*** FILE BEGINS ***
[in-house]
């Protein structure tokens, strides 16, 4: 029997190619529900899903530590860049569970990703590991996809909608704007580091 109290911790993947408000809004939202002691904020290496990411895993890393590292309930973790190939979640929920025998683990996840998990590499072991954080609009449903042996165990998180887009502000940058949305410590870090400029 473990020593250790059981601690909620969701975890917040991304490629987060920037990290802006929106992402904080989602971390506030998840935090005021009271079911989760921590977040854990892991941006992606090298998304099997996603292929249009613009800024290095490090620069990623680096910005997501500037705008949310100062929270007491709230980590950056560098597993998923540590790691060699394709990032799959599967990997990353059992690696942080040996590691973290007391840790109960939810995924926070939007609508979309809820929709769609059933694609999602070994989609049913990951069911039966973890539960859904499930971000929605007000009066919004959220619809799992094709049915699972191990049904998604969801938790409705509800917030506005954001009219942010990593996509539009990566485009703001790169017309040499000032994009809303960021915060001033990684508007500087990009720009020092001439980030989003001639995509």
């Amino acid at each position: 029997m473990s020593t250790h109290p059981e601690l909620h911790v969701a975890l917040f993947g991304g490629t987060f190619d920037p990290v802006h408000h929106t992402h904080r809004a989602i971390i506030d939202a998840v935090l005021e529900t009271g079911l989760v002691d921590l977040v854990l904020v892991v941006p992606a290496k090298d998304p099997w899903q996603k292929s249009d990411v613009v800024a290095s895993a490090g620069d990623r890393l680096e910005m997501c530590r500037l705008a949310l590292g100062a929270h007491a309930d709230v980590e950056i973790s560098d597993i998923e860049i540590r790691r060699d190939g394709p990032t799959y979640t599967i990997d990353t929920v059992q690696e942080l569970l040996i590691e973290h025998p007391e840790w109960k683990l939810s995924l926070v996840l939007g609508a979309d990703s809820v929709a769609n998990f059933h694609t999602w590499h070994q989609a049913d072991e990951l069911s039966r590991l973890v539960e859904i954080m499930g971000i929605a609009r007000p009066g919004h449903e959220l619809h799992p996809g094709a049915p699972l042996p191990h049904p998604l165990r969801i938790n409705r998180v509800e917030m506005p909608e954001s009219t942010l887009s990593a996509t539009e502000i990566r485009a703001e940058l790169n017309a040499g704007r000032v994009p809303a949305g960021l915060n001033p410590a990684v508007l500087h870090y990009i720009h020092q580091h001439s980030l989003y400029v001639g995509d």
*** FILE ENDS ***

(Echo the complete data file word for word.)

[in-house]
């Protein structure tokens, strides 16, 4: 029997190619529900899903530590860049569970990703590991996809909608704007580091 109290911790993947408000809004939202002691904020290496990411895993890393590292309930973790190939979640929920025998683990996840998990590499072991954080609009449903042996165990998180887009502000940058949305410590870090400029 473990020593250790059981601690909620969701975890917040991304490629987060920037990290802006929106992402904080989602971390506030998840935090005021009271079911989760921590977040854990892991941006992606090298998304099997996603292929249009613009800024290095490090620069990623680096910005997501500037705008949310100062929270007491709230980590950056560098597993998923540590790691060699394709990032799959599967990997990353059992690696942080040996590691973290007391840790109960939810995924926070939007609508979309809820929709769609059933694609999602070994989609049913990951069911039966973890539960859904499930971000929605007000009066919004959220619809799992094709049915699972191990049904998604969801938790409705509800917030506005954001009219942010990593996509539009990566485009703001790169017309040499000032994009809303960021915060001033990684508007500087990009720009020092001439980030989003001639995509």
């Amino acid at each position: 029997m473990s020593t250790h109290p059981e601690l909620h911790v969701a975890l917040f993947g991304g490629t987060f190619d920037p990290v802006h408000h929106t992402h904080r809004a989602i971390i506030d939202a998840v935090l005021e529900t009271g079911l989760v002691d921590l977040v854990l904020v892991v941006p992606a290496k090298d998304p099997w899903q996603k292929s249009d990411v613009v800024a290095s895993a490090g620069d990623r890393l680096e910005m997501c530590r500037l705008a949310l590292g100062a929270h007491a309930d709230v980590e950056i973790s560098d597993i998923e860049i540590r790691r060699d190939g394709p990032t799959y979640t599967i990997d990353t929920v059992q690696e942080l569970l040996i590691e973290h025998p007391e840790w109960k683990l939810s995924l926070v996840l939007g609508a979309d990703s809820v929709a769609n998990f059933h694609t999602w590499h070994q989609a049913d072991e990951l069911s039966r590991l973890v539960e859904i954080m499930g971000i929605a609009r007000p009066g919004h449903e959220l619809h799992p996809g094709a049915p699972l042996p191990h049904p998604l165990r969801i938790n409705r998180v509800e917030m506005p909608e954001s009219t942010l887009s990593a996509t539009e502000i990566r485009a703001e940058l790169n017309a040499g704007r000032v994009p809303a949305g960021l915060n001033p410590a990684v508007l500087h870090y990009i720009h020092q580091h001439s980030l989003y400029v001639g995509d």